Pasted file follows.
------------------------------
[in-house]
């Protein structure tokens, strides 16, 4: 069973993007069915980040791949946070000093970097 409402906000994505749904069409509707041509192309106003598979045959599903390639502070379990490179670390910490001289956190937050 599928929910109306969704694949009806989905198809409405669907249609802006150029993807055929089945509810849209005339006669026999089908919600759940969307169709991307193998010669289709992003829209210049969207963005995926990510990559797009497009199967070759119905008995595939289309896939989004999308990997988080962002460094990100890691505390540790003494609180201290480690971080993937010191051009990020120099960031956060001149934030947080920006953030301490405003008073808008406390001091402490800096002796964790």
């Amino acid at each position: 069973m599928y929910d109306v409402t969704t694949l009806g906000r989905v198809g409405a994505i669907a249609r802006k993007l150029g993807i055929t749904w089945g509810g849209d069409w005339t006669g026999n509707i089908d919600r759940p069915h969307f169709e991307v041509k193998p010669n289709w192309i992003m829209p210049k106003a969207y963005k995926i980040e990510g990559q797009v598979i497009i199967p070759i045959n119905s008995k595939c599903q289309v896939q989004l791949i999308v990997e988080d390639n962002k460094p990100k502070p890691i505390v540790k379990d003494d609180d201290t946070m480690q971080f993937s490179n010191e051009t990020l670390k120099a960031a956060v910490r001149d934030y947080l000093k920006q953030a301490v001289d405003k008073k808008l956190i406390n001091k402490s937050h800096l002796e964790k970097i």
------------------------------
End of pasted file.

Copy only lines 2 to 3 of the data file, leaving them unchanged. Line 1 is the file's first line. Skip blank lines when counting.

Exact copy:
């Protein structure tokens, strides 16, 4: 069973993007069915980040791949946070000093970097 409402906000994505749904069409509707041509192309106003598979045959599903390639502070379990490179670390910490001289956190937050 599928929910109306969704694949009806989905198809409405669907249609802006150029993807055929089945509810849209005339006669026999089908919600759940969307169709991307193998010669289709992003829209210049969207963005995926990510990559797009497009199967070759119905008995595939289309896939989004999308990997988080962002460094990100890691505390540790003494609180201290480690971080993937010191051009990020120099960031956060001149934030947080920006953030301490405003008073808008406390001091402490800096002796964790």
């Amino acid at each position: 069973m599928y929910d109306v409402t969704t694949l009806g906000r989905v198809g409405a994505i669907a249609r802006k993007l150029g993807i055929t749904w089945g509810g849209d069409w005339t006669g026999n509707i089908d919600r759940p069915h969307f169709e991307v041509k193998p010669n289709w192309i992003m829209p210049k106003a969207y963005k995926i980040e990510g990559q797009v598979i497009i199967p070759i045959n119905s008995k595939c599903q289309v896939q989004l791949i999308v990997e988080d390639n962002k460094p990100k502070p890691i505390v540790k379990d003494d609180d201290t946070m480690q971080f993937s490179n010191e051009t990020l670390k120099a960031a956060v910490r001149d934030y947080l000093k920006q953030a301490v001289d405003k008073k808008l956190i406390n001091k402490s937050h800096l002796e964790k970097i």